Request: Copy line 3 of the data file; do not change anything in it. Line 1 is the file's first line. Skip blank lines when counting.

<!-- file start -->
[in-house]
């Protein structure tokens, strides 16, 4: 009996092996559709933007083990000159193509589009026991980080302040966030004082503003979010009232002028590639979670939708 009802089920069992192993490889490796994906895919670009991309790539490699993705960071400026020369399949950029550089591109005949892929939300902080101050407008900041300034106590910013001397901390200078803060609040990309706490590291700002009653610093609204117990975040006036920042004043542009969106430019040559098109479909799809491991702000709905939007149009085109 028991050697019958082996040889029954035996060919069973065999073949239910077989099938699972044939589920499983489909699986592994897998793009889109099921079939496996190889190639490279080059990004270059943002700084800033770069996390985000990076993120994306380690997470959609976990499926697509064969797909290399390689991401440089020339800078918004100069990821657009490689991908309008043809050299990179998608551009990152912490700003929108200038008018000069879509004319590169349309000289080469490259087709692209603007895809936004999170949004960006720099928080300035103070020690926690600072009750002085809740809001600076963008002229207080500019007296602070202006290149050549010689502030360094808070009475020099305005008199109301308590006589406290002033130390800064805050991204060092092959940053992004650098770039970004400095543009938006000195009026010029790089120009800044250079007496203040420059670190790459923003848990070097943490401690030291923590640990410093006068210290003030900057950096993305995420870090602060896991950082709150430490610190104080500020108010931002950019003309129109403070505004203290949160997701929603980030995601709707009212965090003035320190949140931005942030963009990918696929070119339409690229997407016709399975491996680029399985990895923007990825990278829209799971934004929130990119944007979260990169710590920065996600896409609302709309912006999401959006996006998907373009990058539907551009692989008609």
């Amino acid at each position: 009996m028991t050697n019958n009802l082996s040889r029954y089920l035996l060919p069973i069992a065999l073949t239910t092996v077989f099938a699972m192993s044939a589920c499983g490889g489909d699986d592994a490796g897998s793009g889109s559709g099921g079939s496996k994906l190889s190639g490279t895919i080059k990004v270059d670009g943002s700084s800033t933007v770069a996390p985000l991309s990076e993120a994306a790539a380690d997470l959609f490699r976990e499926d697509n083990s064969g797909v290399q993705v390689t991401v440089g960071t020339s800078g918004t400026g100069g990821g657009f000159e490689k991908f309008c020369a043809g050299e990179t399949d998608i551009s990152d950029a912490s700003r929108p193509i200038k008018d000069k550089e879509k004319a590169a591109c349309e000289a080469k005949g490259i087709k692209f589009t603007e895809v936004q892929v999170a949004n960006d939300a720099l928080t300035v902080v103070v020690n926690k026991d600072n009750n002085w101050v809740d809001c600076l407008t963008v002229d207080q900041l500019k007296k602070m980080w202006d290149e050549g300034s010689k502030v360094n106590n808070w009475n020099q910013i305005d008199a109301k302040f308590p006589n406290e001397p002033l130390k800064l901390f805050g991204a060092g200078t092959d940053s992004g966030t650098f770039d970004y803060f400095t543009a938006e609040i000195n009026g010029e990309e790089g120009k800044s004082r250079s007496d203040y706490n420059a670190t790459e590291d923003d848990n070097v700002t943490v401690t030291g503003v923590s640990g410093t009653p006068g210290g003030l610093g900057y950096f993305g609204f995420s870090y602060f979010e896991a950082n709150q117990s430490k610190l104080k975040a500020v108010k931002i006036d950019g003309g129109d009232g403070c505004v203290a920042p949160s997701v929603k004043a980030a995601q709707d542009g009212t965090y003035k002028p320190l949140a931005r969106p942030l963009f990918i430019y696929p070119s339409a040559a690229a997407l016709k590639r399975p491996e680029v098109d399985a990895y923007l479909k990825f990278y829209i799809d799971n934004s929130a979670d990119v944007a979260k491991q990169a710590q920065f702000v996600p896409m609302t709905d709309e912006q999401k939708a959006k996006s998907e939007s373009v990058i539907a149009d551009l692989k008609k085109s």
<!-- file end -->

């Amino acid at each position: 009996m028991t050697n019958n009802l082996s040889r029954y089920l035996l060919p069973i069992a065999l073949t239910t092996v077989f099938a699972m192993s044939a589920c499983g490889g489909d699986d592994a490796g897998s793009g889109s559709g099921g079939s496996k994906l190889s190639g490279t895919i080059k990004v270059d670009g943002s700084s800033t933007v770069a996390p985000l991309s990076e993120a994306a790539a380690d997470l959609f490699r976990e499926d697509n083990s064969g797909v290399q993705v390689t991401v440089g960071t020339s800078g918004t400026g100069g990821g657009f000159e490689k991908f309008c020369a043809g050299e990179t399949d998608i551009s990152d950029a912490s700003r929108p193509i200038k008018d000069k550089e879509k004319a590169a591109c349309e000289a080469k005949g490259i087709k692209f589009t603007e895809v936004q892929v999170a949004n960006d939300a720099l928080t300035v902080v103070v020690n926690k026991d600072n009750n002085w101050v809740d809001c600076l407008t963008v002229d207080q900041l500019k007296k602070m980080w202006d290149e050549g300034s010689k502030v360094n106590n808070w009475n020099q910013i305005d008199a109301k302040f308590p006589n406290e001397p002033l130390k800064l901390f805050g991204a060092g200078t092959d940053s992004g966030t650098f770039d970004y803060f400095t543009a938006e609040i000195n009026g010029e990309e790089g120009k800044s004082r250079s007496d203040y706490n420059a670190t790459e590291d923003d848990n070097v700002t943490v401690t030291g503003v923590s640990g410093t009653p006068g210290g003030l610093g900057y950096f993305g609204f995420s870090y602060f979010e896991a950082n709150q117990s430490k610190l104080k975040a500020v108010k931002i006036d950019g003309g129109d009232g403070c505004v203290a920042p949160s997701v929603k004043a980030a995601q709707d542009g009212t965090y003035k002028p320190l949140a931005r969106p942030l963009f990918i430019y696929p070119s339409a040559a690229a997407l016709k590639r399975p491996e680029v098109d399985a990895y923007l479909k990825f990278y829209i799809d799971n934004s929130a979670d990119v944007a979260k491991q990169a710590q920065f702000v996600p896409m609302t709905d709309e912006q999401k939708a959006k996006s998907e939007s373009v990058i539907a149009d551009l692989k008609k085109s």